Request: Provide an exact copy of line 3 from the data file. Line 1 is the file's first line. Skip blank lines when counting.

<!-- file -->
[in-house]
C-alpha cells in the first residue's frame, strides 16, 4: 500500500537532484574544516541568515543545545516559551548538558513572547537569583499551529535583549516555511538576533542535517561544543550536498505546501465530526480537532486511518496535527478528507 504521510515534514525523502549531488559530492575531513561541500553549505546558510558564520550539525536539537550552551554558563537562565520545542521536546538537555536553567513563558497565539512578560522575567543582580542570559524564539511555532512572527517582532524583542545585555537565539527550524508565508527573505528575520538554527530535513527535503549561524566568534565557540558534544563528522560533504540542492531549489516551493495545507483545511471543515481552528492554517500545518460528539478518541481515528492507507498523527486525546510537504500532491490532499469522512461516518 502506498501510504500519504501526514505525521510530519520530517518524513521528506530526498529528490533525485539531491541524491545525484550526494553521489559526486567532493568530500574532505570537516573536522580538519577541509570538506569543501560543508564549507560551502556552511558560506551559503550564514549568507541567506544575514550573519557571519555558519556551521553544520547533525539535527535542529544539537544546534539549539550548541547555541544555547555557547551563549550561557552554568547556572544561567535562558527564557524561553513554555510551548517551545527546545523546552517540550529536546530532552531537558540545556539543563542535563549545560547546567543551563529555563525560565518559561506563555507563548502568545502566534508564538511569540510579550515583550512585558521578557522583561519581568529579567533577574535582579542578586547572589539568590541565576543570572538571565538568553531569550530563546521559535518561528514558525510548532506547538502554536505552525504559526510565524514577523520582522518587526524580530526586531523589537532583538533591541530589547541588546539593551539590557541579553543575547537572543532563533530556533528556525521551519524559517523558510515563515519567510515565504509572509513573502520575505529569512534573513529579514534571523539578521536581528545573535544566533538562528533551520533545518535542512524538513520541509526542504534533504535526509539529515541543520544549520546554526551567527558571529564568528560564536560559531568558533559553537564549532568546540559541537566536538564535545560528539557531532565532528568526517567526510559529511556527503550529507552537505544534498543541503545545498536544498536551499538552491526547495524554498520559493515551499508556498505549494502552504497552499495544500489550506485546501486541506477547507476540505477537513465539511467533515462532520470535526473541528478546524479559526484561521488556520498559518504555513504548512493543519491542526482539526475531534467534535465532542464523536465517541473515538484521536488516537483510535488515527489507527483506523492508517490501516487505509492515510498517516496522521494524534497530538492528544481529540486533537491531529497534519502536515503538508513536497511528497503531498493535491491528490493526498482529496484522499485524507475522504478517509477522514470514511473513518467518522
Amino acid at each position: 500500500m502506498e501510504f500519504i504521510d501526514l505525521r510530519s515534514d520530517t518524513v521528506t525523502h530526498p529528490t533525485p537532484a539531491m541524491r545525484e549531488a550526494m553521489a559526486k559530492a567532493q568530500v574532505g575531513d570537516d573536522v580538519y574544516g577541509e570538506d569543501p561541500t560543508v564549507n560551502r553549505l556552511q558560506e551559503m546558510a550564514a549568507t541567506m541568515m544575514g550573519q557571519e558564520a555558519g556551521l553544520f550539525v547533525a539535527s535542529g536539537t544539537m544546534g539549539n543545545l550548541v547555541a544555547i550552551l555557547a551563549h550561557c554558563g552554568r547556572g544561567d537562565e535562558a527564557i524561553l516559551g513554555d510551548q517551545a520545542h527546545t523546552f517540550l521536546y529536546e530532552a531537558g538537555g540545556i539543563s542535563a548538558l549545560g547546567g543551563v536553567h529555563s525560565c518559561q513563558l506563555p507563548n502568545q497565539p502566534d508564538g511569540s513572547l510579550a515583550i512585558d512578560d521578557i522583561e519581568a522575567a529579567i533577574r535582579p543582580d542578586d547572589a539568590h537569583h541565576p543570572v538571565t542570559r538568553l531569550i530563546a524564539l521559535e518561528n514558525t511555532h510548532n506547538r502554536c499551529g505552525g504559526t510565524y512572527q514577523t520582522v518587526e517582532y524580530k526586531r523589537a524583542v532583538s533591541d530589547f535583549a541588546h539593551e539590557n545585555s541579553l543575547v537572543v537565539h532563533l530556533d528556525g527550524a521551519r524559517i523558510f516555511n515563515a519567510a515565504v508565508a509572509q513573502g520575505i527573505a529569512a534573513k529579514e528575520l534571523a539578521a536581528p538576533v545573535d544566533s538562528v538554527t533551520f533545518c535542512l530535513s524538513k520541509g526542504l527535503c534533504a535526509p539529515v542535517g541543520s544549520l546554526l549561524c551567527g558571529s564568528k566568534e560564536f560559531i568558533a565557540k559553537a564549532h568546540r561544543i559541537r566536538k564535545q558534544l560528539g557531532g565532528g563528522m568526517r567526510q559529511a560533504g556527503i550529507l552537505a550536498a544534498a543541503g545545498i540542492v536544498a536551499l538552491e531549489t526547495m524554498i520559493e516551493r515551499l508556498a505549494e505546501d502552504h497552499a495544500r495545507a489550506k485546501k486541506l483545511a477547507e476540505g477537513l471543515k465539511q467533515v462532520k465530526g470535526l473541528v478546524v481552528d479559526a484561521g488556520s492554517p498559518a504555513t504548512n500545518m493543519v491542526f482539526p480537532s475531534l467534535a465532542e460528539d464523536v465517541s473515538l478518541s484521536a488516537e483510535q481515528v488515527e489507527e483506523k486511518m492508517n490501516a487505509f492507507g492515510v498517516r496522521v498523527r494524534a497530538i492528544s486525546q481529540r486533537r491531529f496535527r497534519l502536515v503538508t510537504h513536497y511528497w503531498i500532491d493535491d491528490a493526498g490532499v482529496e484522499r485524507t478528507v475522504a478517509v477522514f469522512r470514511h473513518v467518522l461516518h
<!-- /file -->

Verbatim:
Amino acid at each position: 500500500m502506498e501510504f500519504i504521510d501526514l505525521r510530519s515534514d520530517t518524513v521528506t525523502h530526498p529528490t533525485p537532484a539531491m541524491r545525484e549531488a550526494m553521489a559526486k559530492a567532493q568530500v574532505g575531513d570537516d573536522v580538519y574544516g577541509e570538506d569543501p561541500t560543508v564549507n560551502r553549505l556552511q558560506e551559503m546558510a550564514a549568507t541567506m541568515m544575514g550573519q557571519e558564520a555558519g556551521l553544520f550539525v547533525a539535527s535542529g536539537t544539537m544546534g539549539n543545545l550548541v547555541a544555547i550552551l555557547a551563549h550561557c554558563g552554568r547556572g544561567d537562565e535562558a527564557i524561553l516559551g513554555d510551548q517551545a520545542h527546545t523546552f517540550l521536546y529536546e530532552a531537558g538537555g540545556i539543563s542535563a548538558l549545560g547546567g543551563v536553567h529555563s525560565c518559561q513563558l506563555p507563548n502568545q497565539p502566534d508564538g511569540s513572547l510579550a515583550i512585558d512578560d521578557i522583561e519581568a522575567a529579567i533577574r535582579p543582580d542578586d547572589a539568590h537569583h541565576p543570572v538571565t542570559r538568553l531569550i530563546a524564539l521559535e518561528n514558525t511555532h510548532n506547538r502554536c499551529g505552525g504559526t510565524y512572527q514577523t520582522v518587526e517582532y524580530k526586531r523589537a524583542v532583538s533591541d530589547f535583549a541588546h539593551e539590557n545585555s541579553l543575547v537572543v537565539h532563533l530556533d528556525g527550524a521551519r524559517i523558510f516555511n515563515a519567510a515565504v508565508a509572509q513573502g520575505i527573505a529569512a534573513k529579514e528575520l534571523a539578521a536581528p538576533v545573535d544566533s538562528v538554527t533551520f533545518c535542512l530535513s524538513k520541509g526542504l527535503c534533504a535526509p539529515v542535517g541543520s544549520l546554526l549561524c551567527g558571529s564568528k566568534e560564536f560559531i568558533a565557540k559553537a564549532h568546540r561544543i559541537r566536538k564535545q558534544l560528539g557531532g565532528g563528522m568526517r567526510q559529511a560533504g556527503i550529507l552537505a550536498a544534498a543541503g545545498i540542492v536544498a536551499l538552491e531549489t526547495m524554498i520559493e516551493r515551499l508556498a505549494e505546501d502552504h497552499a495544500r495545507a489550506k485546501k486541506l483545511a477547507e476540505g477537513l471543515k465539511q467533515v462532520k465530526g470535526l473541528v478546524v481552528d479559526a484561521g488556520s492554517p498559518a504555513t504548512n500545518m493543519v491542526f482539526p480537532s475531534l467534535a465532542e460528539d464523536v465517541s473515538l478518541s484521536a488516537e483510535q481515528v488515527e489507527e483506523k486511518m492508517n490501516a487505509f492507507g492515510v498517516r496522521v498523527r494524534a497530538i492528544s486525546q481529540r486533537r491531529f496535527r497534519l502536515v503538508t510537504h513536497y511528497w503531498i500532491d493535491d491528490a493526498g490532499v482529496e484522499r485524507t478528507v475522504a478517509v477522514f469522512r470514511h473513518v467518522l461516518h